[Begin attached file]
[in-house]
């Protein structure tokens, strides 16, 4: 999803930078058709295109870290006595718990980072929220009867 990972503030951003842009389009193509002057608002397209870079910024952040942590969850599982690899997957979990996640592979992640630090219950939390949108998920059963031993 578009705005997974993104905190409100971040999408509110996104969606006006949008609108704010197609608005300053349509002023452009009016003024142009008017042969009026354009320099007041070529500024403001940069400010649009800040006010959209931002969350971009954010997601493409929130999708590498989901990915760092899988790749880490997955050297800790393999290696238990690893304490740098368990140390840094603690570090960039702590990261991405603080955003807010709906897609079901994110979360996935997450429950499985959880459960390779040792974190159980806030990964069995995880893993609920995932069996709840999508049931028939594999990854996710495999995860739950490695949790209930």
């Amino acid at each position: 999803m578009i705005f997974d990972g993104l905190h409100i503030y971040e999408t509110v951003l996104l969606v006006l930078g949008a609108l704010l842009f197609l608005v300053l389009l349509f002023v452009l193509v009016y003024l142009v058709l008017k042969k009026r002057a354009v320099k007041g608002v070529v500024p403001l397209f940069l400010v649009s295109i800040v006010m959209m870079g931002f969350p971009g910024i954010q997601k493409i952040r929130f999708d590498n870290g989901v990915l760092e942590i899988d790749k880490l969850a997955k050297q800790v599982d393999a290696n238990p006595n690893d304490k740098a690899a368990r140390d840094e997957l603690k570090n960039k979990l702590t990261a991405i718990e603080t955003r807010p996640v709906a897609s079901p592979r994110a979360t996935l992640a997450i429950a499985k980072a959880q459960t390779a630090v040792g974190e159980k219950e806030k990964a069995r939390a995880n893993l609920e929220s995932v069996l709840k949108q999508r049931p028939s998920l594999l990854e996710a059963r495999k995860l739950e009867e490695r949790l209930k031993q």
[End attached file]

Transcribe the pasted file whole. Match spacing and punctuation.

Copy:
[in-house]
């Protein structure tokens, strides 16, 4: 999803930078058709295109870290006595718990980072929220009867 990972503030951003842009389009193509002057608002397209870079910024952040942590969850599982690899997957979990996640592979992640630090219950939390949108998920059963031993 578009705005997974993104905190409100971040999408509110996104969606006006949008609108704010197609608005300053349509002023452009009016003024142009008017042969009026354009320099007041070529500024403001940069400010649009800040006010959209931002969350971009954010997601493409929130999708590498989901990915760092899988790749880490997955050297800790393999290696238990690893304490740098368990140390840094603690570090960039702590990261991405603080955003807010709906897609079901994110979360996935997450429950499985959880459960390779040792974190159980806030990964069995995880893993609920995932069996709840999508049931028939594999990854996710495999995860739950490695949790209930």
């Amino acid at each position: 999803m578009i705005f997974d990972g993104l905190h409100i503030y971040e999408t509110v951003l996104l969606v006006l930078g949008a609108l704010l842009f197609l608005v300053l389009l349509f002023v452009l193509v009016y003024l142009v058709l008017k042969k009026r002057a354009v320099k007041g608002v070529v500024p403001l397209f940069l400010v649009s295109i800040v006010m959209m870079g931002f969350p971009g910024i954010q997601k493409i952040r929130f999708d590498n870290g989901v990915l760092e942590i899988d790749k880490l969850a997955k050297q800790v599982d393999a290696n238990p006595n690893d304490k740098a690899a368990r140390d840094e997957l603690k570090n960039k979990l702590t990261a991405i718990e603080t955003r807010p996640v709906a897609s079901p592979r994110a979360t996935l992640a997450i429950a499985k980072a959880q459960t390779a630090v040792g974190e159980k219950e806030k990964a069995r939390a995880n893993l609920e929220s995932v069996l709840k949108q999508r049931p028939s998920l594999l990854e996710a059963r495999k995860l739950e009867e490695r949790l209930k031993q």